Actual, though partial, footage of Lou Gehrig’s farewell address.
I am a member of a movie club on Facebook, and in anticipation of the new Jackie Robinson film, 42, the club is watching a slew of nonfiction baseball movies. I recently took some time to watch The Pride of the Yankees, a 1942 film about New York Yankees first baseman Lou Gehrig, who died in 1941 from amyotrophic lateral sclerosis (ALS), now commonly called Lou Gehrig’s disease.
What surprised me most was that the film reached the theaters almost a year to the day after Gehrig’s death. This is not uncommon for many biopics (think Ray or Michael Jackson’s This Is It for recent examples), but since Gehrig died so young and so many characters in the film were still alive (fellow former Yankees including Babe Ruth actually played themselves in the film), I believe the film suffered.
Compelling details from Gehrig’s life disappeared from the story. There is no mention of his father’s alcoholism. The Yankees clubhouse engages in innocent, childish frivolities. His run-in with NCAA regulations received no mention. And most strange to me: The writers changed the truth about his diagnosis (the movie has him hiding the diagnosis from his wife, Eleanor, but in reality the opposite occurred).
It was not just that they changed details about his life — alterations are necessary when transmuting real life into an artistic medium. No, what bothered me the most was that they changed reality in favor of milquetoast conflicts and melodrama.
Instead of alcoholic, Gehrig’s father was merely goofy. In its place, the writers created a whole new conflict, a cliched take at a mother’s aspiration: In real life, his mother encouraged his athletics; in the movie, he has to hide his baseball career from her. So rather than deal with the real, powerful tension of an alcoholic family member, the film settled for a prance through easily-resolved tropes.
In Gehrig’s actual farewell speech — of which there is no complete audio recording (somehow) — he thanks both his father and mother for working hard so that he could get an education and play sports. But since his blue-collar mother was the breadwinner and his father often unemployed as a result of his drinking and illnesses, this was a thanks with subtext. Also, he mentions his mother-in-law before mentioning his own parents — yet she’s not even a character in the film.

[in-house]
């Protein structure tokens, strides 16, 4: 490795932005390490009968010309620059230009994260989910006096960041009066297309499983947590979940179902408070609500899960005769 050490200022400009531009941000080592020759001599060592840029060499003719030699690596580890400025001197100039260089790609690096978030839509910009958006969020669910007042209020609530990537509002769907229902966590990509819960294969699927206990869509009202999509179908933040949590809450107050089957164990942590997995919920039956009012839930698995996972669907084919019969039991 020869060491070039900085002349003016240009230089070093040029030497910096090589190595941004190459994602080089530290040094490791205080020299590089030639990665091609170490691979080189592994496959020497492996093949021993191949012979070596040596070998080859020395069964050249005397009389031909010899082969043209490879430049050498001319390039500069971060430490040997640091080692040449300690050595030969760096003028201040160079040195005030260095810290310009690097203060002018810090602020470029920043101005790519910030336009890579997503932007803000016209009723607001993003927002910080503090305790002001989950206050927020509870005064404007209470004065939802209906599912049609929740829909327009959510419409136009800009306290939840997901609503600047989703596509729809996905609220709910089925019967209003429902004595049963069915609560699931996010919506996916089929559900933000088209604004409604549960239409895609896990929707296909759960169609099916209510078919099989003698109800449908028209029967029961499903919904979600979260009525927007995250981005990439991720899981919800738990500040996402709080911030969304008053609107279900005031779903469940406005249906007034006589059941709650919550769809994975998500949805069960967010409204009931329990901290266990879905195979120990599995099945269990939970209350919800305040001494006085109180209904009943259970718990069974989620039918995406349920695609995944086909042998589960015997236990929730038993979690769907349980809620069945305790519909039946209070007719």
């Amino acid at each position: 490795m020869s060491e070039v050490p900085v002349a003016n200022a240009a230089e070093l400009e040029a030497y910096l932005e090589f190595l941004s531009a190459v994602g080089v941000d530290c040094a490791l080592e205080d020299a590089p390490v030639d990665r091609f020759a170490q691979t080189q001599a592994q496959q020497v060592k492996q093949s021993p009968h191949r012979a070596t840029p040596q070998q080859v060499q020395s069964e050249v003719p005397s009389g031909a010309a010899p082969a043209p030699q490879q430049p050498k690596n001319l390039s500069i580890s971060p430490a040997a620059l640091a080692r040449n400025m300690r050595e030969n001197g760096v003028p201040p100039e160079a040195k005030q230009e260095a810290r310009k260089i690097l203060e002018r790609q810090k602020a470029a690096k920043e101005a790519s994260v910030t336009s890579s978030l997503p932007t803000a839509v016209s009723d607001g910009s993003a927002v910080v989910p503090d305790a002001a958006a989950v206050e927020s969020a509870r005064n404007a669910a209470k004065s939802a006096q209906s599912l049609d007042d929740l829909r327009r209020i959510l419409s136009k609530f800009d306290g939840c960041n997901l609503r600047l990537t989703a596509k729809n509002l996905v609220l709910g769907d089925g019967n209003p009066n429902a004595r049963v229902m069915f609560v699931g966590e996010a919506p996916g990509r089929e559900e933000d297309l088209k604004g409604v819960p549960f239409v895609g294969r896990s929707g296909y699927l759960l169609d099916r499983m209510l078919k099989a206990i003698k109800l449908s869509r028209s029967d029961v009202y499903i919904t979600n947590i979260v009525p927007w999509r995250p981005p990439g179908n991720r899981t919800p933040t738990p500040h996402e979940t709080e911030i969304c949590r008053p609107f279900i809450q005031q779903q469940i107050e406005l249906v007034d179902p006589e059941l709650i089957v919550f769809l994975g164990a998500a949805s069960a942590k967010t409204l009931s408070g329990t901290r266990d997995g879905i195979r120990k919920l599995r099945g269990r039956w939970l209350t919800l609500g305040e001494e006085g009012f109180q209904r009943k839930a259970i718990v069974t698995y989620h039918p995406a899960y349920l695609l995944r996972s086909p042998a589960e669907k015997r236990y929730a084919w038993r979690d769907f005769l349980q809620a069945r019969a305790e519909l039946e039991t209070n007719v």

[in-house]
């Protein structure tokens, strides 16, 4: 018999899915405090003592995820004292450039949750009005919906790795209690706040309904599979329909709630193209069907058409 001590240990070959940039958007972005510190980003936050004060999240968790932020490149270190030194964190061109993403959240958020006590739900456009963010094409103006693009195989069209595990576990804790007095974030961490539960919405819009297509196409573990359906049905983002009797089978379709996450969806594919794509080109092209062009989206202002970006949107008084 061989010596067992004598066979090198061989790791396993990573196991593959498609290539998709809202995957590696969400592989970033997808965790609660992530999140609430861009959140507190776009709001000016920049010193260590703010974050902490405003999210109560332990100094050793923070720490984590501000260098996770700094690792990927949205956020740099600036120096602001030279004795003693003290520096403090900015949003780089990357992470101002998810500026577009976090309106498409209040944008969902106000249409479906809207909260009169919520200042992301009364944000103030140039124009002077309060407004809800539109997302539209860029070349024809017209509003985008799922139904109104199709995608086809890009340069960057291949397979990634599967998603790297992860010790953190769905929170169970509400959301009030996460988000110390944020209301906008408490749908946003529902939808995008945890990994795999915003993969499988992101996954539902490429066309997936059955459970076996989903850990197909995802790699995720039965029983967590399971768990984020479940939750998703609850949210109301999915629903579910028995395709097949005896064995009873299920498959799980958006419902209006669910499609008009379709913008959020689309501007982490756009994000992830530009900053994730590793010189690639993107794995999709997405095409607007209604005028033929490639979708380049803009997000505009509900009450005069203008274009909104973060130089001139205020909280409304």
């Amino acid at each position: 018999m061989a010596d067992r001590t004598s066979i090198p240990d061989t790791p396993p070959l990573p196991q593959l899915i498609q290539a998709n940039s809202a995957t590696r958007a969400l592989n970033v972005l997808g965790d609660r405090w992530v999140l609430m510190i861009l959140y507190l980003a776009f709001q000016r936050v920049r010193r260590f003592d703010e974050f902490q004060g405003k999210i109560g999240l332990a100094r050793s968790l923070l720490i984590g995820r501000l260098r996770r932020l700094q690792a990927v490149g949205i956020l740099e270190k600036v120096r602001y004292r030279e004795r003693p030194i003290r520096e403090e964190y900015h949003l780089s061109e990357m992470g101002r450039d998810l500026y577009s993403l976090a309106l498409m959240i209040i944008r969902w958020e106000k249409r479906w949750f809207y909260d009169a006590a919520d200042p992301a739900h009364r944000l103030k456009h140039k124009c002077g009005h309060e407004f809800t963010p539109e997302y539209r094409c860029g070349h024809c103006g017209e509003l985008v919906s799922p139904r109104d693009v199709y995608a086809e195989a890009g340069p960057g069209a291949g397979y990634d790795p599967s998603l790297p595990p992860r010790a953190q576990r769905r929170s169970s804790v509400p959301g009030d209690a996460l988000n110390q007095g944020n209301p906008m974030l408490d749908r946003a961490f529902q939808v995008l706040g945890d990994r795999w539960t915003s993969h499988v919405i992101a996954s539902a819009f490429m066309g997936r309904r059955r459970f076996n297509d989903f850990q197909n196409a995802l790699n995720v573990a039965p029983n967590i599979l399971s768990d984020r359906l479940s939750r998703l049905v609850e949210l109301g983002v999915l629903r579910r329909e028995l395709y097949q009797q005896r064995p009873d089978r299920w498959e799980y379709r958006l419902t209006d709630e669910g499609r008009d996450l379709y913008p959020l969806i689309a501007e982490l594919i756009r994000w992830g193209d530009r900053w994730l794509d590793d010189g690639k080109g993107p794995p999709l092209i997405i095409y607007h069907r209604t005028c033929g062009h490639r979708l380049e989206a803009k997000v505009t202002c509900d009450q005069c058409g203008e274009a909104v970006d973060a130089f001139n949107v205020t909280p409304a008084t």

I am reminded of Mark Twain’s autobiography. The famed author sealed away his autobiography and required that 100 years pass before anyone publish the manuscript. As such, he could write with comfort and confidence about important relationships, controversial topics, and other famous people.
I think one of the major problems of The Pride of the Yankees was its nearness to the event. Too many people had a vested in the story. The reputation of Babe Ruth, American Hero, had net yet morphed into Babe Ruth, Tragic Hero. The parents, Heinrich and Christina Gehrig, were still very much alive when the movie debuted, as well as Gehrig’s wife.
Perhaps the recency compelled the writers to veer away from the truly painful parts of the story? Perhaps they were merely trying to capitalize on the recent death of a celebrity? It is hard to say.
But I do believe we can take away a lesson about distance. Writing about recent events while they are still recent ensures a security of details. If you are writing about the death of a family member in the year he or she died, you will still remember small, powerful details from the funeral, from the final days, from their life. After ten years, these details slip away.
But perhaps the ones that remain are the most important. Perhaps the marshmallow sweet potato casserole, served in the basement of the church, is the most important detail of my grandmother’s funeral. Moreover, when the bite of grief scars over, sentimentality melts. Time offers a greater perspective, and we can start to see not just the final days, but the wholeness of a life or an event.
Sometimes, it takes a little distance to tell it right.